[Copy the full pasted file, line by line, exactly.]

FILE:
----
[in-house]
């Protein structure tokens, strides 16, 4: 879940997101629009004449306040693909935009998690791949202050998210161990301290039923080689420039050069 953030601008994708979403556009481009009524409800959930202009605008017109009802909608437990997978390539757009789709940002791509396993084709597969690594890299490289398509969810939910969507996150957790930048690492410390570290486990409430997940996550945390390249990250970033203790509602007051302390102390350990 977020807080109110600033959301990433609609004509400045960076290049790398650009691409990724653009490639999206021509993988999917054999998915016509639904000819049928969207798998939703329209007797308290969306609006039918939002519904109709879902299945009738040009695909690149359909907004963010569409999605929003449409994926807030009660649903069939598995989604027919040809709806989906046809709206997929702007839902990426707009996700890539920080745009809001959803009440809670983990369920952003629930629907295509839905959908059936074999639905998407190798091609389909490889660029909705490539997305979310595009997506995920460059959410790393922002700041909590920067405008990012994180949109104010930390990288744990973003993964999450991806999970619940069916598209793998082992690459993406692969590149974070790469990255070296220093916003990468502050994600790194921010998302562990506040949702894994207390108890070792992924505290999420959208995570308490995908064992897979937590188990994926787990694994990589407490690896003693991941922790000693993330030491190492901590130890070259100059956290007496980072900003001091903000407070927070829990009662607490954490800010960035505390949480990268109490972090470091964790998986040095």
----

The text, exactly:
[in-house]
């Protein structure tokens, strides 16, 4: 879940997101629009004449306040693909935009998690791949202050998210161990301290039923080689420039050069 953030601008994708979403556009481009009524409800959930202009605008017109009802909608437990997978390539757009789709940002791509396993084709597969690594890299490289398509969810939910969507996150957790930048690492410390570290486990409430997940996550945390390249990250970033203790509602007051302390102390350990 977020807080109110600033959301990433609609004509400045960076290049790398650009691409990724653009490639999206021509993988999917054999998915016509639904000819049928969207798998939703329209007797308290969306609006039918939002519904109709879902299945009738040009695909690149359909907004963010569409999605929003449409994926807030009660649903069939598995989604027919040809709806989906046809709206997929702007839902990426707009996700890539920080745009809001959803009440809670983990369920952003629930629907295509839905959908059936074999639905998407190798091609389909490889660029909705490539997305979310595009997506995920460059959410790393922002700041909590920067405008990012994180949109104010930390990288744990973003993964999450991806999970619940069916598209793998082992690459993406692969590149974070790469990255070296220093916003990468502050994600790194921010998302562990506040949702894994207390108890070792992924505290999420959208995570308490995908064992897979937590188990994926787990694994990589407490690896003693991941922790000693993330030491190492901590130890070259100059956290007496980072900003001091903000407070927070829990009662607490954490800010960035505390949480990268109490972090470091964790998986040095």